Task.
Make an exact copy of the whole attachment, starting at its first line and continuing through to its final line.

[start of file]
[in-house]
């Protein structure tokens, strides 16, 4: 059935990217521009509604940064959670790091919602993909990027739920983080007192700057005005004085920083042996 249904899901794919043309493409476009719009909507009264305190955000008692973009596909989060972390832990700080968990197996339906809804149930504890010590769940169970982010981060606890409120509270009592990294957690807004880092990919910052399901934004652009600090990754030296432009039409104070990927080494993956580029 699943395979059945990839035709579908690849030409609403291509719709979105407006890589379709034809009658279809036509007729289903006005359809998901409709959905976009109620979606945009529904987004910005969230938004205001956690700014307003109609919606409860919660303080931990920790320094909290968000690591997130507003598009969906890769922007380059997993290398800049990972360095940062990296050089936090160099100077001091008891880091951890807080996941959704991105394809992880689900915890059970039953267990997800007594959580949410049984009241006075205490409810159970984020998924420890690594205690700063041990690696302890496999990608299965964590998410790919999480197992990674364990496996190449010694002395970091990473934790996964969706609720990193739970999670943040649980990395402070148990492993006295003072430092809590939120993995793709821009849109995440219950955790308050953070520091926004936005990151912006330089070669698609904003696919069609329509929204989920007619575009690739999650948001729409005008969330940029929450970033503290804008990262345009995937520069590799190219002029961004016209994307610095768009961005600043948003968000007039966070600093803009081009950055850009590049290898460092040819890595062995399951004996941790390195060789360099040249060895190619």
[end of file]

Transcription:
[in-house]
């Protein structure tokens, strides 16, 4: 059935990217521009509604940064959670790091919602993909990027739920983080007192700057005005004085920083042996 249904899901794919043309493409476009719009909507009264305190955000008692973009596909989060972390832990700080968990197996339906809804149930504890010590769940169970982010981060606890409120509270009592990294957690807004880092990919910052399901934004652009600090990754030296432009039409104070990927080494993956580029 699943395979059945990839035709579908690849030409609403291509719709979105407006890589379709034809009658279809036509007729289903006005359809998901409709959905976009109620979606945009529904987004910005969230938004205001956690700014307003109609919606409860919660303080931990920790320094909290968000690591997130507003598009969906890769922007380059997993290398800049990972360095940062990296050089936090160099100077001091008891880091951890807080996941959704991105394809992880689900915890059970039953267990997800007594959580949410049984009241006075205490409810159970984020998924420890690594205690700063041990690696302890496999990608299965964590998410790919999480197992990674364990496996190449010694002395970091990473934790996964969706609720990193739970999670943040649980990395402070148990492993006295003072430092809590939120993995793709821009849109995440219950955790308050953070520091926004936005990151912006330089070669698609904003696919069609329509929204989920007619575009690739999650948001729409005008969330940029929450970033503290804008990262345009995937520069590799190219002029961004016209994307610095768009961005600043948003968000007039966070600093803009081009950055850009590049290898460092040819890595062995399951004996941790390195060789360099040249060895190619």